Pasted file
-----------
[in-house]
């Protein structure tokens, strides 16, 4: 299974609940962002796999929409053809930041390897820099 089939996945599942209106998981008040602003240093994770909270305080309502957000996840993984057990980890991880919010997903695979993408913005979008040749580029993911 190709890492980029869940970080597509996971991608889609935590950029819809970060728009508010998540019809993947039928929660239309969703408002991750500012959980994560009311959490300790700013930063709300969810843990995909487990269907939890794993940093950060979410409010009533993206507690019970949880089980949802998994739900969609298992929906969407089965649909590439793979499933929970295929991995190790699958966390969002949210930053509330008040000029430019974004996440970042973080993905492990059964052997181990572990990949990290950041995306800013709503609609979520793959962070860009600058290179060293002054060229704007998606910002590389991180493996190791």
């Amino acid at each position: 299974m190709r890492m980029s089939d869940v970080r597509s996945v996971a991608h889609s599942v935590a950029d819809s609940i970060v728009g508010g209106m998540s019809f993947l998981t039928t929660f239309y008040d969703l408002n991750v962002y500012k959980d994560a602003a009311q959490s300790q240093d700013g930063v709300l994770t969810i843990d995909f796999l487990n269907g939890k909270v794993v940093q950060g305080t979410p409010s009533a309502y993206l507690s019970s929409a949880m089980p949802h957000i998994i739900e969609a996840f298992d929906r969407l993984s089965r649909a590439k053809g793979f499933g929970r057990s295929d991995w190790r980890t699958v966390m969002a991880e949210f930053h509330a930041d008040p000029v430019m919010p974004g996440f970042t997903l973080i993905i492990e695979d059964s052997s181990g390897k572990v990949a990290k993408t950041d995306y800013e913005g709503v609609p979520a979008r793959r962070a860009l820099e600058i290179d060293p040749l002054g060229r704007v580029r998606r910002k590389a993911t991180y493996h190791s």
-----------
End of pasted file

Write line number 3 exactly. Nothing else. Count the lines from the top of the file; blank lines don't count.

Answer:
């Amino acid at each position: 299974m190709r890492m980029s089939d869940v970080r597509s996945v996971a991608h889609s599942v935590a950029d819809s609940i970060v728009g508010g209106m998540s019809f993947l998981t039928t929660f239309y008040d969703l408002n991750v962002y500012k959980d994560a602003a009311q959490s300790q240093d700013g930063v709300l994770t969810i843990d995909f796999l487990n269907g939890k909270v794993v940093q950060g305080t979410p409010s009533a309502y993206l507690s019970s929409a949880m089980p949802h957000i998994i739900e969609a996840f298992d929906r969407l993984s089965r649909a590439k053809g793979f499933g929970r057990s295929d991995w190790r980890t699958v966390m969002a991880e949210f930053h509330a930041d008040p000029v430019m919010p974004g996440f970042t997903l973080i993905i492990e695979d059964s052997s181990g390897k572990v990949a990290k993408t950041d995306y800013e913005g709503v609609p979520a979008r793959r962070a860009l820099e600058i290179d060293p040749l002054g060229r704007v580029r998606r910002k590389a993911t991180y493996h190791s």